Gov. O’Malley Officially Signs Gambling Expansion Bill Into Law
ANNAPOLIS, Md. (CBSDC) - The Maryland gambling expansion bill has officially been signed into law by Governor O’Malley after a long, exhaustive special session. Pending voter approval in November, this means a new casino in Prince George’s County, among other changes.
The two chambers of congress struck an accord late Tuesday night in a special session that was called by O’Malley last week. Delegates quibbled over the specifics of the legislation, each side adding and taking away to find just the right combination to earn the 71 votes necessary for a majority vote in the house.
When the 71-58 vote was eventually reached in the House, the bill along with its amendments were then passed to the Senate, which happened just a little after midnight, who then accepted the modifications to the bill 32-14.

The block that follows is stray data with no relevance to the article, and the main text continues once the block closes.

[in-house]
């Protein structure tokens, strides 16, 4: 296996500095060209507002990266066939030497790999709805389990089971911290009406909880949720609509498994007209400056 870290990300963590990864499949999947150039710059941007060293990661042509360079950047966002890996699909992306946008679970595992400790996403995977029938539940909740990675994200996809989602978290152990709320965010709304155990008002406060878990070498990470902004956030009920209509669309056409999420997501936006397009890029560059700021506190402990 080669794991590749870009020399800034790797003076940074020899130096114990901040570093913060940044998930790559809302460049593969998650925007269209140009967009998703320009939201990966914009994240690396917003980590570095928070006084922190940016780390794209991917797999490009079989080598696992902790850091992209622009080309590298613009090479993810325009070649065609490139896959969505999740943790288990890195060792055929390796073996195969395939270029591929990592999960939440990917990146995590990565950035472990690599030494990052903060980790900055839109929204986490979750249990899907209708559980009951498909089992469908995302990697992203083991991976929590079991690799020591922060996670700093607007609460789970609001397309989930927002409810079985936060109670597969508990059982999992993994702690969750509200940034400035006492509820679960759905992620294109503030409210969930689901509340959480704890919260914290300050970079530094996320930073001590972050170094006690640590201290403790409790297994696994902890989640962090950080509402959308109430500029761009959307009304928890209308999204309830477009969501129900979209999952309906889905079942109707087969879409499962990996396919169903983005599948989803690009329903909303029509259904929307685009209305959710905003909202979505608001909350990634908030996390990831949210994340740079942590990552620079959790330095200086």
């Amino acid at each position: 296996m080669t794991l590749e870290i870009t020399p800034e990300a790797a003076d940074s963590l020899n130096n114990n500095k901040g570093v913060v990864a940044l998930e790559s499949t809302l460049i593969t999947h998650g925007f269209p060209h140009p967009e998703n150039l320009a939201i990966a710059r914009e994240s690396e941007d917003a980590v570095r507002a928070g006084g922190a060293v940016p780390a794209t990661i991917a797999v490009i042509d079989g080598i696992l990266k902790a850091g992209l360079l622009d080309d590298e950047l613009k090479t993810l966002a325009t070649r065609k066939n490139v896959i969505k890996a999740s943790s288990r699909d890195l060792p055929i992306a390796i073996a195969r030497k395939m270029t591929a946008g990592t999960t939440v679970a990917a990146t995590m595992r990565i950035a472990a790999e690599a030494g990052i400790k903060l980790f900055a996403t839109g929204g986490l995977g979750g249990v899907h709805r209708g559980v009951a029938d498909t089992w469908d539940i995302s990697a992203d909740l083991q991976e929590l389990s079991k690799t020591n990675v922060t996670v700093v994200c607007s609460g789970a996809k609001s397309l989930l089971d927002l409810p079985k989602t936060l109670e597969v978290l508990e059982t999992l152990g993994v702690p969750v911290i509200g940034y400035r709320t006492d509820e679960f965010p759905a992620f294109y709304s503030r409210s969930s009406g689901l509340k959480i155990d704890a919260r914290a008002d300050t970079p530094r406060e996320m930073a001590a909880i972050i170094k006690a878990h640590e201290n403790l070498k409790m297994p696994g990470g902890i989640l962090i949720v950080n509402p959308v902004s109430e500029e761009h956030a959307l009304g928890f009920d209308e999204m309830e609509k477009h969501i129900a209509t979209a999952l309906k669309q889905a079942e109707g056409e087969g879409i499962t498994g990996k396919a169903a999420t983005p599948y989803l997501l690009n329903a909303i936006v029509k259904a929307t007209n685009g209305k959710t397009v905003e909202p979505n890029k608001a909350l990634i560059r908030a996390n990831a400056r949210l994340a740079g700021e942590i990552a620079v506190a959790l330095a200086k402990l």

One piece of legislation added was the right for VFW (Veterans of Foreign Wars) halls to carry up to five gaming machines. Of course, this doesn’t allow the general public easier access to slot machines. VFW halls are privately and require membership for entrance. These Veterans halls will be allowed this privilege in every county except for Montgomery County.
The law also allows one new casino to be built, designated specifically for Prince George’s County (exact location to be determined later). Before plans for the new casino move forward though, it will have to be approved by Prince George’s County voters in the November election.
Perhaps the biggest change to Maryland gambling to come from the new signing of the new law is the addition of table games. This means poker, blackjack, roulette, craps, etc. will all be allowed in all Maryland casinos, potentially cutting into the Charles Town and Dover Downs markets.
The casino operators won big with this decision too. Four of the five current casinos, and the planned Prince George’s County casino, won a bigger tax break out of the new deal. The rub for the casinos is that operators now have to purchase their own machines.